What happens if your company overreacts? Your customers exert unnecessary effort!


Last week I had the pleasure of writing a Customer Experience Review on low cost airline Norwegian. I intentionally say ‘the pleasure’ as I was pleasantly surprised by the experience – not a common feeling I have in my experiences with airlines.

I wrote the review after my outbound flight with them to Oslo. If I had written the review after my return flight to London Gatwick, the result may have been very different. Whilst the Norwegian ‘everything is working as it should do’ experience was surprisingly good, the ‘what do we do if something goes wrong’ experience was far less acceptable.

What happened to me and my fellow passengers on the afternoon of the 12th December 2014 serves as a brilliant example of how NOT to deal with an exceptional event – when something goes wrong. I would like to share the story with you.

I was due to fly from Oslo to Gatwick on the last Norwwegian flight of the day – the 18:10. I arrived at the airport in plenty of time and settled myself in a cafe near to the departure gate. I opened my laptop in anticipation of catching up on emails. I often have a quick check of the news – on this particular occasion it proved to be a useful move. I discovered at around 16:30 that there was a problem with the air traffic control systems in and around London.

My instant reaction was to check the departure boards in the terminal building. I wanted to know if London bound flights were going to be affected. The BA flight bound for London Heathrow was already showing a delay. My Gatwick flight was still unaffected. That was about to change…..

Flight cancelled

Just past 17:00, the departure screens showed that the London Gatwick flight with Norwegian had been cancelled! Cancelled! I was slightly shocked. No other London bound flight had been cancelled, but within thirty minutes of the problem being announced, Norwegian decided the flight could not depart. Now I must clarify some things here. The air traffic control issue was in no way connected to any airline. It was therefore not Norwegian’s fault. However, how Norwegian dealt with the issue is very much in their control and what happened next did not get anywhere near meeting my expectation.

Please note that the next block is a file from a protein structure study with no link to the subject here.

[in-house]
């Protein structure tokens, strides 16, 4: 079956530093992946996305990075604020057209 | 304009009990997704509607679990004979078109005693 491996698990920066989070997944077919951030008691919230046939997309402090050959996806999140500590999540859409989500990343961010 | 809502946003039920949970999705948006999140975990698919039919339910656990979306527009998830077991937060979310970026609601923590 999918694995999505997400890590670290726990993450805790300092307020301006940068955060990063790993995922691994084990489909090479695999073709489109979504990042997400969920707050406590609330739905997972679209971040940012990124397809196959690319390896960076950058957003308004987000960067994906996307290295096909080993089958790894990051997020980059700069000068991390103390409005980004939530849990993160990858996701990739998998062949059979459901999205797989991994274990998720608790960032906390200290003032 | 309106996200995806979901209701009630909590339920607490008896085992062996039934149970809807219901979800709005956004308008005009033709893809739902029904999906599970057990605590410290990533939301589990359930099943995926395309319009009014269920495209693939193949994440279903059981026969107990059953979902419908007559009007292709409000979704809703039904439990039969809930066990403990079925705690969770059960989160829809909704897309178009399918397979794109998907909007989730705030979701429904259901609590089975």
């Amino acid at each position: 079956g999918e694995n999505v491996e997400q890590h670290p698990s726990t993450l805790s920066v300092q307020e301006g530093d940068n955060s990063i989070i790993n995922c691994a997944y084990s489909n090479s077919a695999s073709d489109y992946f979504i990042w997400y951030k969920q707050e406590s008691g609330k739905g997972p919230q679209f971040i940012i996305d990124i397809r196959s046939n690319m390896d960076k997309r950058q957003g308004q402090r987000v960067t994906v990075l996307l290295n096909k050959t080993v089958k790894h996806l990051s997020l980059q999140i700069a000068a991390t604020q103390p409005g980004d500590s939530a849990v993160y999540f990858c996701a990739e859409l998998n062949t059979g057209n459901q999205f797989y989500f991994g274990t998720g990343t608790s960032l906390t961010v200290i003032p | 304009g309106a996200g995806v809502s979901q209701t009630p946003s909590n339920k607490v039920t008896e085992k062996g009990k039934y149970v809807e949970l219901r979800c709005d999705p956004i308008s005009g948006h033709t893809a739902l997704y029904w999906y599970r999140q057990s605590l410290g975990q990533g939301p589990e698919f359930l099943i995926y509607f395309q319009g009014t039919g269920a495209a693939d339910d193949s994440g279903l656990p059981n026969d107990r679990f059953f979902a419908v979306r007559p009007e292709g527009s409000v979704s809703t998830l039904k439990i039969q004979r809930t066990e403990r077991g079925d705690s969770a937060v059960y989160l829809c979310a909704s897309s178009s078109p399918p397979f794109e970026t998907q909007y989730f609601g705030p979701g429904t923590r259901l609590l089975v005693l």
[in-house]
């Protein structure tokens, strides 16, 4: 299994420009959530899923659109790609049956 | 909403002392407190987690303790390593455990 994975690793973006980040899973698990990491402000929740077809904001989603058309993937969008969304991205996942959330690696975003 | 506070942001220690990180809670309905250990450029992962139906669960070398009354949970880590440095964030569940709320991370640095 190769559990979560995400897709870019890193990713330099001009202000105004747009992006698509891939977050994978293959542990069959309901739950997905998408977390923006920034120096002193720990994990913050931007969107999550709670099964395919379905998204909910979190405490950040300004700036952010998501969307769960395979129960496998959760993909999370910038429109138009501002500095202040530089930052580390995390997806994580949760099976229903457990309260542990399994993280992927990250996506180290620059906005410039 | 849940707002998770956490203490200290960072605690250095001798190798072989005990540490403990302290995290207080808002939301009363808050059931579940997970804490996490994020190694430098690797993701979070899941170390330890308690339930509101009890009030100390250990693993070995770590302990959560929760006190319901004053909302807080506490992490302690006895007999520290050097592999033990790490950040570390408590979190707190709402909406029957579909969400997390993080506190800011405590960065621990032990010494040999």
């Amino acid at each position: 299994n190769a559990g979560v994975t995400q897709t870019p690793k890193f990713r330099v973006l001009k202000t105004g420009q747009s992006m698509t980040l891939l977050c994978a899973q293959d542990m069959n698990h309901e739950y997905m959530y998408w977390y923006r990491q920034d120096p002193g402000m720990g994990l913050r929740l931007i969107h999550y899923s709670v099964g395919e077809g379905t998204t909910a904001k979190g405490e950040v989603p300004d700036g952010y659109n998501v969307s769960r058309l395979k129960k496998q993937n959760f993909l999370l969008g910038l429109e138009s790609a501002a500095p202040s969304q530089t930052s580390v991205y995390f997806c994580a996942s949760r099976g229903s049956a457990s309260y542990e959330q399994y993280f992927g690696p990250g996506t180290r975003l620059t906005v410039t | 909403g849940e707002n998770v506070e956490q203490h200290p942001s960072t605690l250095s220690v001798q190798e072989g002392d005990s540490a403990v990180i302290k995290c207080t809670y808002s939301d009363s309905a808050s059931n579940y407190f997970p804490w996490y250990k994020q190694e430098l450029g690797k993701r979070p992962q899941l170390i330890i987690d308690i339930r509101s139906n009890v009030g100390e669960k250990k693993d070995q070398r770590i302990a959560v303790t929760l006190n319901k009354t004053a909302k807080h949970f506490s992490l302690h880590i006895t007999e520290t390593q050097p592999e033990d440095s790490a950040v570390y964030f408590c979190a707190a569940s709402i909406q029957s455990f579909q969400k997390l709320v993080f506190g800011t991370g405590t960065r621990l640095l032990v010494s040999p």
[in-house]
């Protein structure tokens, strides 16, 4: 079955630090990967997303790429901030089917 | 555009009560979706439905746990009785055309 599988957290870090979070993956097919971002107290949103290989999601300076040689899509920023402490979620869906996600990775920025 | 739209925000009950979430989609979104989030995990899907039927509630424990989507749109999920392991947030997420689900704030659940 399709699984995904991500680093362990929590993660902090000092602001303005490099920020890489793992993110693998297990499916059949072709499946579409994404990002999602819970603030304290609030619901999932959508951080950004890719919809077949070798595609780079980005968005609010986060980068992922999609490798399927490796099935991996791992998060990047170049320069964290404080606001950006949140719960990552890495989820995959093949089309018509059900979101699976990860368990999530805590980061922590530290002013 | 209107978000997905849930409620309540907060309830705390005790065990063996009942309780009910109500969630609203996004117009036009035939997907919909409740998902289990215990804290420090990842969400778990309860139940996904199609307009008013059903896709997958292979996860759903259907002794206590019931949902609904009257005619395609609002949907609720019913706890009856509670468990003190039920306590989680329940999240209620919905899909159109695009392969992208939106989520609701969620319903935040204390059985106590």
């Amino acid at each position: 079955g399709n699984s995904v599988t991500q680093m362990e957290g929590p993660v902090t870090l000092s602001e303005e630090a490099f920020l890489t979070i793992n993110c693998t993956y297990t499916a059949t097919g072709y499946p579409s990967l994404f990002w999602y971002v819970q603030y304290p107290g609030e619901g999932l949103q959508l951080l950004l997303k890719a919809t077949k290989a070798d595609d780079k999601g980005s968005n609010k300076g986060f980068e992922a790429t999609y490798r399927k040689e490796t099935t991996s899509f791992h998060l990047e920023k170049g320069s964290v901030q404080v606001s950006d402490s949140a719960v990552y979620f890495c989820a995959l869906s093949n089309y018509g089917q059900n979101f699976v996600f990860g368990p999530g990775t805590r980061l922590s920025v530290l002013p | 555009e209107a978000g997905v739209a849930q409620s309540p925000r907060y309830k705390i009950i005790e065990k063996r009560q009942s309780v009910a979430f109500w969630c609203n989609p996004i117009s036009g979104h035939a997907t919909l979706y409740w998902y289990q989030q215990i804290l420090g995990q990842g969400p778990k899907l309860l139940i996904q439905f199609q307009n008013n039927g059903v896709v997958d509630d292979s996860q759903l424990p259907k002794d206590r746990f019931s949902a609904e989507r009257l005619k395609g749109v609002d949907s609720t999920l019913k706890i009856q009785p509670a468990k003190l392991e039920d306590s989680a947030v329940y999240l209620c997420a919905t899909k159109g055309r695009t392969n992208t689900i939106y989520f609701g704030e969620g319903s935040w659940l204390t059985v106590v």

Having seen the cancellation on the screen, I hunted out a Norwegian member of staff. I found a lady at a departure gate. She was not able to give me any information other than to ‘hang around and listen to the announcements’. At this stage I had no idea if I would be getting home for the weekend. As other confused passengers started to arrive at the gate, a different member of staff arrived and announced something in Norwegian. She had to be asked to repeat what she said in English.

We were told that due to the issues in London, the flight had been cancelled. We would need to return to arrivals, find the ticket desk and they would ‘sort things out for us’. That was it – no more, no less. So 15 minutes later, we were escorted back to the corridor leading back to passport control for arriving passengers. The airport in Oslo is extremely long – we had to traipse the entire length of it. Having got through passport control, the absence of any Norwegian members of staff was notable. Where were we supposed to go?

With no assistance at all, the group of passengers I was huddled with eventually found the ticket desk – already besieged by concerned passengers. Fortunately everyone was extremely calm – and patient. The fact that Norwegian had a ticketing system in place helped matters. I prepared myself for a long wait. Whilst waiting, no member of Norwegian staff came to speak to us. There is no seating anywhere near the ticket desk – it is really not a pleasant experience.